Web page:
F-1 visas allow foreign nationals to enter and remain in the United States temporarily to pursue a full course of study at an approved academic institution or language program. See 8 U.S.C. § 1101(a)(15)(F)(i). The F-1 visa is valid for the duration of status, defined as " the time during which an F-1 student is pursuing a full course of study at an educational institution approved by the [U.S. Citizenship and Immigration] Service for attendance by foreign students, or engaging in authorized practical training following completion of studies . . . ." 8 C.F.R. § 214.2(f)(5)(i). F-1 students have been able to engage in practical training on a temporary basis following the completion of their studies since 1947. See 12 Fed.Reg. 5355, 5357 (Aug. 7, 1947) (codified at 8 C.F.R. § 125.15(b) (1947)). The practical training component of the F-1 visa regulations has changed over time both in terms of the length of time available to nonimmigrant students to pursue temporary employment in the United States and whether this training may occur during or following their studies. Currently, F-1 students may apply for up to twelve months of OPT related to their field of study, and this time may be utilized during or following completion of degree requirements. See 8 C.F.R. § 214.2(f)(10). OPT participants are particularly attractive to U.S. companies because employers of F-1 visa holders are not required to pay Medicare and Social Security taxes for these nonresident foreign nationals. See 26 U.S.C. § 3121(b)(19).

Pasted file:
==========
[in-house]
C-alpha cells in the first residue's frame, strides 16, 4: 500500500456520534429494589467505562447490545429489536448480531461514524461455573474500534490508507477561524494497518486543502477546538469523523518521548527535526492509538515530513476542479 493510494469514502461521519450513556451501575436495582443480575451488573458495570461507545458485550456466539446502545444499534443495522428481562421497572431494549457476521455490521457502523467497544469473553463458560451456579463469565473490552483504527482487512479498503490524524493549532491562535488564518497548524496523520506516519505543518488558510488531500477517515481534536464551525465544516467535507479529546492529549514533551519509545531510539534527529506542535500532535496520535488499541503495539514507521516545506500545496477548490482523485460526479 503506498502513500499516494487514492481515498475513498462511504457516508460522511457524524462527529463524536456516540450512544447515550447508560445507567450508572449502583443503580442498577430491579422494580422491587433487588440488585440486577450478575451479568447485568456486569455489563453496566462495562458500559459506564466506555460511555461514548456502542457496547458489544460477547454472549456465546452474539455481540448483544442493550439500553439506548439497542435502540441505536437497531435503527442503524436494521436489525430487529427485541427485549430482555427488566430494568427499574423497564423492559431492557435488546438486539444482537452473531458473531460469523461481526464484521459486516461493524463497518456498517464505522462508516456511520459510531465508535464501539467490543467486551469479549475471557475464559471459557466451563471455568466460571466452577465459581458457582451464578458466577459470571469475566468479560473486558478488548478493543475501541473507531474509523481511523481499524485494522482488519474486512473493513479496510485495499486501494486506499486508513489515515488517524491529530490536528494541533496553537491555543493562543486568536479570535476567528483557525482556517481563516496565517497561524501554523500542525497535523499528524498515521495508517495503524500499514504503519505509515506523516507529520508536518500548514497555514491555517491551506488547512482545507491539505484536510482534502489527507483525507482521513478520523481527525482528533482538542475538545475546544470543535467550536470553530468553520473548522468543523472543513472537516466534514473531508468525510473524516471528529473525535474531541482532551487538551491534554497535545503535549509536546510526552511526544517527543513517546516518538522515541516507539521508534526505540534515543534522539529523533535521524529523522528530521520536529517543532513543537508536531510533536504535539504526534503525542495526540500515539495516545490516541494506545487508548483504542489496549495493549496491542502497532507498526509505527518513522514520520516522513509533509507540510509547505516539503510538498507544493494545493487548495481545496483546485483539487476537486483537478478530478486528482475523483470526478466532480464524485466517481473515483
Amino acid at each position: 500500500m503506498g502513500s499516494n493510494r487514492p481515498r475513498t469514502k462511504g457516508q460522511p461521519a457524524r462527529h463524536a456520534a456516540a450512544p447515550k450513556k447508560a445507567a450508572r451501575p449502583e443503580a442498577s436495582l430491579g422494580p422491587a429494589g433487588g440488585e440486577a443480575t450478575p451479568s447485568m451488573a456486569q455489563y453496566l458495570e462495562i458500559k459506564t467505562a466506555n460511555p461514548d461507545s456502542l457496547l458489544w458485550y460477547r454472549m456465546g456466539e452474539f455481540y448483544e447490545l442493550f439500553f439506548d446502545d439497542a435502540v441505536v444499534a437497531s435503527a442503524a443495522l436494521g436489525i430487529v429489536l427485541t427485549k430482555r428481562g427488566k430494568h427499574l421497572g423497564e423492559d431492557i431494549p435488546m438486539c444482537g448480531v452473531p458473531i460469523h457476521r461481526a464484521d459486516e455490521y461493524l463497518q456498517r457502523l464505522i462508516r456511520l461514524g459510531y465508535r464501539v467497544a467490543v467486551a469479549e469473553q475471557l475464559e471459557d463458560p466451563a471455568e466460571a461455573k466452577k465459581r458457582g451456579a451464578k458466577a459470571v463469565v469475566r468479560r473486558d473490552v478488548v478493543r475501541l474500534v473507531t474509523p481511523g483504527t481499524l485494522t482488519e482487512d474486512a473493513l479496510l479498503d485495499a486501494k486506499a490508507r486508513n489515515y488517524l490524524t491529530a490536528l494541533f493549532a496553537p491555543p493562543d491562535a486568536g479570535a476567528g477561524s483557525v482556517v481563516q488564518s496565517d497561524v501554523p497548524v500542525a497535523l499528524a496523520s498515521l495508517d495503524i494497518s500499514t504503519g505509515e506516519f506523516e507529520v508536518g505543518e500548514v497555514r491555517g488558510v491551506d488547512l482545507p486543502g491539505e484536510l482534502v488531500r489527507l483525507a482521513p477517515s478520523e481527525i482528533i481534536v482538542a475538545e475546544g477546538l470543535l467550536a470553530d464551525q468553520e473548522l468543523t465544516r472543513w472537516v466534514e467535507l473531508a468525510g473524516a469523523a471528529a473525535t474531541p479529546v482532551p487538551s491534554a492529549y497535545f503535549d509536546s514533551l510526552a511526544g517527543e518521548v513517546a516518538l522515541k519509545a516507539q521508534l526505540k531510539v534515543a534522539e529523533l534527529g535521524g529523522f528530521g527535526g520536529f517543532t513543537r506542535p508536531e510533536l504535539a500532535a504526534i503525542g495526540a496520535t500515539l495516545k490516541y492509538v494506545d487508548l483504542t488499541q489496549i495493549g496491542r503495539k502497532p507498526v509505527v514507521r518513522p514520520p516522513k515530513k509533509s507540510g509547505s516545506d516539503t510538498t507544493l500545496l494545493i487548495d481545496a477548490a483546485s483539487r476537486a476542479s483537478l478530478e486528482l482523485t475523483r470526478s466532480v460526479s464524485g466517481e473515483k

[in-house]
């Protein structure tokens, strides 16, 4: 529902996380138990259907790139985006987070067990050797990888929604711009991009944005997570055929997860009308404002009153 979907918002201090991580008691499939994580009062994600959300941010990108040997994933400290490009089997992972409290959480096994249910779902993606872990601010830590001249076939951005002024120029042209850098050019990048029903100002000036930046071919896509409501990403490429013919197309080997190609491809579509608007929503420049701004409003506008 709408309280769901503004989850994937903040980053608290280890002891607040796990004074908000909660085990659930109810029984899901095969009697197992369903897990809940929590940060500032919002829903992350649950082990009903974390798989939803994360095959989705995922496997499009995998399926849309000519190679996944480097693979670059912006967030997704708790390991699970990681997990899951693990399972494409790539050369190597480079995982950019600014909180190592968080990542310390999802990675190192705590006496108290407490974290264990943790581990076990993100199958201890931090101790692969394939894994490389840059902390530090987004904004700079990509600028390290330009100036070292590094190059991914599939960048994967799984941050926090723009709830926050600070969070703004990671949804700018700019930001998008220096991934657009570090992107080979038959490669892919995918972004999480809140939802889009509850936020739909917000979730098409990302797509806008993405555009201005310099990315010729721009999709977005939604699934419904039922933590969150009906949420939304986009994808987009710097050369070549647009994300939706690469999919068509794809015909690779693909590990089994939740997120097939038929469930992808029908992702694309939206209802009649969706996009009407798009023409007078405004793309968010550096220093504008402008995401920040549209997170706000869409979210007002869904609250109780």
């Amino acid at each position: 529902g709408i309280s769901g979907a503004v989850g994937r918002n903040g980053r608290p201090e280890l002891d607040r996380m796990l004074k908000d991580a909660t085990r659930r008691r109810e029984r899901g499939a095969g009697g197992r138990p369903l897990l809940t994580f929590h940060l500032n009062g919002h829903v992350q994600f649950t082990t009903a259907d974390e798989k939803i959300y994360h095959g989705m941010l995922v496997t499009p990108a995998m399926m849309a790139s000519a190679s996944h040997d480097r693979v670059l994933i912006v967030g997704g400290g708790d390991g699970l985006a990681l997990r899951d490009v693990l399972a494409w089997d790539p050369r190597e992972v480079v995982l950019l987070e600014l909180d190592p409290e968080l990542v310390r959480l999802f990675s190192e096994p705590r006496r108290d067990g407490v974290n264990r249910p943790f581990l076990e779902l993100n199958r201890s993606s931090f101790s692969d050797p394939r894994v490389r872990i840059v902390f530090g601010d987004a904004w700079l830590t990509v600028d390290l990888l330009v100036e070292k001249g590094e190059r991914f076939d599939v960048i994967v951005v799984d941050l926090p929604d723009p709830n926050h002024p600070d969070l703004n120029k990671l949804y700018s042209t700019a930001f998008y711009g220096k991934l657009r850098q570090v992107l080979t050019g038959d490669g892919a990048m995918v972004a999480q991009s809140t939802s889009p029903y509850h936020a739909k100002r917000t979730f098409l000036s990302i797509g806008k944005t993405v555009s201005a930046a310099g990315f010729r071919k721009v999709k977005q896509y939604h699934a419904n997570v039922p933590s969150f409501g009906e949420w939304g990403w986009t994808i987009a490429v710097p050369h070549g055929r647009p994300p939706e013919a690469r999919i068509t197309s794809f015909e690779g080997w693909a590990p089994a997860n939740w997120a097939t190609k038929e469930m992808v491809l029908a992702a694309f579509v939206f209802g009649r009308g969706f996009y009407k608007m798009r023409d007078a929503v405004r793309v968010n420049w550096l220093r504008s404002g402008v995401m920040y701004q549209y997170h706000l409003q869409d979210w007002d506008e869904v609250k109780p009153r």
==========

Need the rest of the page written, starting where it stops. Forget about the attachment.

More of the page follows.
In April 2008, DHS issued an interim final rule with request for comments that extended the period of OPT by seventeen months for F-1 students with a qualifying STEM degree. Extending Period of OPT by 17 Months for F-1 Nonimmigrant Students with STEM Degrees, 73 Fed.Reg. 18,944 (Apr. 8, 2008). The express purpose of this extension was to allow U.S. employers to recruit STEM-skilled employees who would otherwise find employment outside of the United States due to the difficulty in obtaining an H-1B visa. Id. at 18,946. H-1B visas, which may be granted annually to foreign nationals in a specialty occupation to temporarily work in the United States, are limited and are highly oversubscribed. Id.; see 8 C.F.R. § 214.2(h)(1)(ii)(B). As part of the rulemaking in 2008, DHS cited a National Science Foundation report that found foreign nationals comprised a significant number of STEM students pursuing higher education in the United States, but that other countries are providing more career opportunities for foreign nationals trained in STEM fields. 73 Fed.Reg. at 18,946 (citing National Science Foundation, Science and Engineering Indicators (2008)). This trend was creating intense international competition for highly-valued STEM employees. Id. The seventeen-month extension was designed to allow U.S. employers to more effectively compete for U.S.-educated, STEM-trained foreign nationals by allowing more time for these individuals